JS: This is kind of related, but I think a lot of people have this sense that some topics are too dark or heavy to talk about with younger people. So I guess, like, that obviously seems problematic, because some young people are just going through it, they can’t help it. But how do you think we can get better at those kinds of conversations and being able to reach young people?
br: Yeah. I think one, we have to also recognize this is something we have a hard time talking about it just to ourselves as well. So I think it starts with that as well. But I think it’s just like, recognizing that young people are already experiencing it. So they deserve to have healing around it too. You’re not too young to experience the pain of incarceration, but you’re too young to talk about it? You’re too young to try to heal from it? I think that’s just kind of a logical fallacy, almost in a way. It takes care. It takes an immense amount of care and resources that I think schools are often under-equipped with. So there’s the whole, like, system of support that has to be in place for helping not re-traumatize, or further traumatize, a young person.
But I think this notion that we must preserve the ignorance of youth for the sake of some goodness, is not working. And there’s several places I think, looking back on my life, where I wish someone would have explained that to me when I was younger. You have a young person who just feels bad and doesn’t know why. And they often don’t get that answer, or it takes immense amounts of resources that are often inaccessible, like therapy, or things like that, to get back to that.
I want young people to be able to pick this up on their own, but I also want people to read it together. And have conversations after, you know. I always think of art kind of as a conversation-starter. But I think it’s important as artists that that conversation be somewhat guided. So that’s why there’s a discussion guide, you know, ’cause as artists you see art get out of context very quickly and it can become a very dangerous thing. I think as an artist taking that extra step is, like, making sure your work is highly contextual, if you’re trying to really say something, you know. Not just be a conversation starter, but have an action item in mind. What are you trying to move people toward in their conversation?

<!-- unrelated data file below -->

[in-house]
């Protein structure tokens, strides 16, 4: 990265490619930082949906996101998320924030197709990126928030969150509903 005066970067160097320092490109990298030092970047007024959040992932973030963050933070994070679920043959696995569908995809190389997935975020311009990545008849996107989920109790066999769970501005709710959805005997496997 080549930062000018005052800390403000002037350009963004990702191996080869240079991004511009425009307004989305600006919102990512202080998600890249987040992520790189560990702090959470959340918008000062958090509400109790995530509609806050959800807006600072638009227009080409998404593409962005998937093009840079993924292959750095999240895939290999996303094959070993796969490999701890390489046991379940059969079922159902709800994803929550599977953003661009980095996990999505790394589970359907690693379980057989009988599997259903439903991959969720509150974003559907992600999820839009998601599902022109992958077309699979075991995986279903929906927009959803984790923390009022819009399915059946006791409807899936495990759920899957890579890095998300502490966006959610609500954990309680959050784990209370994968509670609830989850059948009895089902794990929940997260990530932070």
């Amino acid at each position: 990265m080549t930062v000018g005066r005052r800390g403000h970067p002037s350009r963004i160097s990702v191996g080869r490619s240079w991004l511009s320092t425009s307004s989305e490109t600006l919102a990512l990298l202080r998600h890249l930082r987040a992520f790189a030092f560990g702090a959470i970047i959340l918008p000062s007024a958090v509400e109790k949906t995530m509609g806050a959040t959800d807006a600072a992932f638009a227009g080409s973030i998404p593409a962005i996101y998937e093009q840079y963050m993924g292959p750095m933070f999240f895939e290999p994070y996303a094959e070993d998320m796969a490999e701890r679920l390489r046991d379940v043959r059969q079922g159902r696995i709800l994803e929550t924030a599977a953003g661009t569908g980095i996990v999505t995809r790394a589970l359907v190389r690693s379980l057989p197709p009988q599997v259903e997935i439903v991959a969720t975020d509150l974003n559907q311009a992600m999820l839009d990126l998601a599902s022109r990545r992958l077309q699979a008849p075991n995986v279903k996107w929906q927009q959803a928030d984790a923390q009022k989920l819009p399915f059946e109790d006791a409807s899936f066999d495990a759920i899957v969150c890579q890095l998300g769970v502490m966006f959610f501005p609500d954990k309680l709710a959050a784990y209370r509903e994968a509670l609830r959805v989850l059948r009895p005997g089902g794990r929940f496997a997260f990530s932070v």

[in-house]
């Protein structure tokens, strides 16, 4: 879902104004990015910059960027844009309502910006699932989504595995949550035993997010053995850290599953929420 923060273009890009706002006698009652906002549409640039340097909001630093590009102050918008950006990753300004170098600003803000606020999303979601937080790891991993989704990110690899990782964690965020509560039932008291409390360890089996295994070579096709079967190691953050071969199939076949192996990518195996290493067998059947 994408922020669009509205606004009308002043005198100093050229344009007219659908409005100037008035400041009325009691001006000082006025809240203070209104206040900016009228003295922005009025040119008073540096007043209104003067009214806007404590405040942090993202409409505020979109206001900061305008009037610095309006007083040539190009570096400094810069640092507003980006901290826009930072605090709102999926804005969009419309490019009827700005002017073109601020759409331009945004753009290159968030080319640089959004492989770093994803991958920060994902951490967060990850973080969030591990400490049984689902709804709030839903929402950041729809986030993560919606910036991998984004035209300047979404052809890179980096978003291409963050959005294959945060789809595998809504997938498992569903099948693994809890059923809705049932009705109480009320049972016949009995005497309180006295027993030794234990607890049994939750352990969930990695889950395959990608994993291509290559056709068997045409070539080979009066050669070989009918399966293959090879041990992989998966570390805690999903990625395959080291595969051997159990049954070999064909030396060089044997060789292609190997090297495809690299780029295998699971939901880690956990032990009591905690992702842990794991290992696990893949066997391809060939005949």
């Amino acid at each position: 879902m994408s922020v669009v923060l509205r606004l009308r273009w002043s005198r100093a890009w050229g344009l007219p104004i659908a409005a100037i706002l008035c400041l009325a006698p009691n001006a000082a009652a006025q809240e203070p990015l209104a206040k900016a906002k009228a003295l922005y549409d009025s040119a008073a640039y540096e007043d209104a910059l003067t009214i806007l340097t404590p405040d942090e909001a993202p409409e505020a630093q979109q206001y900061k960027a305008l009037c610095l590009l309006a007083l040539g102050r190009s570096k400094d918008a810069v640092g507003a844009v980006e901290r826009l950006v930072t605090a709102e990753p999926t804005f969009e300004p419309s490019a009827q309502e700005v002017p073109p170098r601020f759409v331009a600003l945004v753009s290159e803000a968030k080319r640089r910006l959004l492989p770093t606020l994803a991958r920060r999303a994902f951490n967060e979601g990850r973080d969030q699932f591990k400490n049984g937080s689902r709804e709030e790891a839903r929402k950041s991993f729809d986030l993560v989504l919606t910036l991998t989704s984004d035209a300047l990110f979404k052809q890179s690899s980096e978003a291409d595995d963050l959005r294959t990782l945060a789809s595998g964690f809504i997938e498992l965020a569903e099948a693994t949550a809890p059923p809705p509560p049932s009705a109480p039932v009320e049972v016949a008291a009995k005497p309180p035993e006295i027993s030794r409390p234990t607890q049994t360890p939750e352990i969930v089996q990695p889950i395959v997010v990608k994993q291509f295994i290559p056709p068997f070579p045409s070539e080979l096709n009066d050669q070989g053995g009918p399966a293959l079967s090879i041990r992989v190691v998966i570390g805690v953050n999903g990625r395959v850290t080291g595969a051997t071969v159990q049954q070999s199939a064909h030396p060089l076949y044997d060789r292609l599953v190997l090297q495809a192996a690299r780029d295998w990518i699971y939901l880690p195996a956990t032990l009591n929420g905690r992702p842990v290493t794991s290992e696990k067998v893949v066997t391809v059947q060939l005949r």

SH: I feel like we need to have these conversations in order to heal, which is ultimately what you’re trying to do. Is there any plan to introduce this to a restorative justice practice for young people?
br: Yeah. So many people, in the time it’s been released already, have reached out to share stories about how they shared it with their family members, their young family members, or in their schools. Just seeing teachers, in particular, being really enthusiastic about having the book as a resource, has been really good. It’s been great to see, and I’m glad that, like, that enthusiasm is there. I feel like so much of feedback has been, “I can’t believe something like this hasn’t existed before, or I haven’t heard about something like this before.” There’s enthusiasm to build curriculum around these topics, and I’m like, all right! Let’s keep supplying it, as artists. Let’s keep supplying those resources, then.
SH: That’s amazing.